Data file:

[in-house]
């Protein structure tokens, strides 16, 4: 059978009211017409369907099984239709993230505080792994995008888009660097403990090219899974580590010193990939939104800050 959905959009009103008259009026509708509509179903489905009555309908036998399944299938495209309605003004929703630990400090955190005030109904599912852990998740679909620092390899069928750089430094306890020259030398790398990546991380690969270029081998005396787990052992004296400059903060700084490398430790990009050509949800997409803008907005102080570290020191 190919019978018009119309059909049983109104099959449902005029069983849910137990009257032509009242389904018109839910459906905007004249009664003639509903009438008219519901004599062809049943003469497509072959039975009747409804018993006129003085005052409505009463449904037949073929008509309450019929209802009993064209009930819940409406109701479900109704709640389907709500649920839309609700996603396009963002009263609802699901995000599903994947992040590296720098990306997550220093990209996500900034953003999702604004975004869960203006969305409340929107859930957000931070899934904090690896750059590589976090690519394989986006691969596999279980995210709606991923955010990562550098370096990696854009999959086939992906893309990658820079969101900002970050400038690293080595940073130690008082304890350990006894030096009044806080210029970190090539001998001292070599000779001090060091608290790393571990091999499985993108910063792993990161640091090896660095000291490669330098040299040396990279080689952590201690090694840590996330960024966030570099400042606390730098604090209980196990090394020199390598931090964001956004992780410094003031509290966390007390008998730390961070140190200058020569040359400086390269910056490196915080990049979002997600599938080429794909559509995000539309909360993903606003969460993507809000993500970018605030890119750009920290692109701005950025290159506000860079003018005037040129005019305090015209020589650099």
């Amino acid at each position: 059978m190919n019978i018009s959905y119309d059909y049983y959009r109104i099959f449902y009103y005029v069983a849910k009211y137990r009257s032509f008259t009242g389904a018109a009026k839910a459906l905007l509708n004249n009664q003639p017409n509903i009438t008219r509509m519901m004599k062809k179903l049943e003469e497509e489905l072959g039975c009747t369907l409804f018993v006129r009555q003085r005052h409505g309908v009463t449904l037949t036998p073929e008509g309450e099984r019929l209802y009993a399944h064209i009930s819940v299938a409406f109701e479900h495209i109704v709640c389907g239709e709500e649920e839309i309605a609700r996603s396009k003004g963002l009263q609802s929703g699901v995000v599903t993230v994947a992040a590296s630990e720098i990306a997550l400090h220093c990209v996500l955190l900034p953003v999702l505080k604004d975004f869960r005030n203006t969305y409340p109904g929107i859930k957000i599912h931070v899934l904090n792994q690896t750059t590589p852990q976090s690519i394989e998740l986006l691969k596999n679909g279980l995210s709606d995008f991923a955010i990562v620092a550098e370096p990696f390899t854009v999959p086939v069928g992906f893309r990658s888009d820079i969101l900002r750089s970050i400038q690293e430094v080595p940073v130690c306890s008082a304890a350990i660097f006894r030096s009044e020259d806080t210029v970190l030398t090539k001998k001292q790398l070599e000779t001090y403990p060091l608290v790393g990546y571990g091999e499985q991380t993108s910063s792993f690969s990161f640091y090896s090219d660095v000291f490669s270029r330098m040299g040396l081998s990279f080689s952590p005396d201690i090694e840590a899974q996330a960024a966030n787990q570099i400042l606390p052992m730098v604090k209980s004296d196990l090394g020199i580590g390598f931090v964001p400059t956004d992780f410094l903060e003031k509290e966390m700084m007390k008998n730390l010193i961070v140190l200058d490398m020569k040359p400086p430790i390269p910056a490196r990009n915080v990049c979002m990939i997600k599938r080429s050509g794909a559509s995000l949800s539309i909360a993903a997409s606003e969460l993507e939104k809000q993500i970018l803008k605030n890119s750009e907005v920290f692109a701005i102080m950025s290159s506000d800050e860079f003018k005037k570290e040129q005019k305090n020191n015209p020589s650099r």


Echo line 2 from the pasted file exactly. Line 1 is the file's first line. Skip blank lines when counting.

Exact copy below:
């Protein structure tokens, strides 16, 4: 059978009211017409369907099984239709993230505080792994995008888009660097403990090219899974580590010193990939939104800050 959905959009009103008259009026509708509509179903489905009555309908036998399944299938495209309605003004929703630990400090955190005030109904599912852990998740679909620092390899069928750089430094306890020259030398790398990546991380690969270029081998005396787990052992004296400059903060700084490398430790990009050509949800997409803008907005102080570290020191 190919019978018009119309059909049983109104099959449902005029069983849910137990009257032509009242389904018109839910459906905007004249009664003639509903009438008219519901004599062809049943003469497509072959039975009747409804018993006129003085005052409505009463449904037949073929008509309450019929209802009993064209009930819940409406109701479900109704709640389907709500649920839309609700996603396009963002009263609802699901995000599903994947992040590296720098990306997550220093990209996500900034953003999702604004975004869960203006969305409340929107859930957000931070899934904090690896750059590589976090690519394989986006691969596999279980995210709606991923955010990562550098370096990696854009999959086939992906893309990658820079969101900002970050400038690293080595940073130690008082304890350990006894030096009044806080210029970190090539001998001292070599000779001090060091608290790393571990091999499985993108910063792993990161640091090896660095000291490669330098040299040396990279080689952590201690090694840590996330960024966030570099400042606390730098604090209980196990090394020199390598931090964001956004992780410094003031509290966390007390008998730390961070140190200058020569040359400086390269910056490196915080990049979002997600599938080429794909559509995000539309909360993903606003969460993507809000993500970018605030890119750009920290692109701005950025290159506000860079003018005037040129005019305090015209020589650099």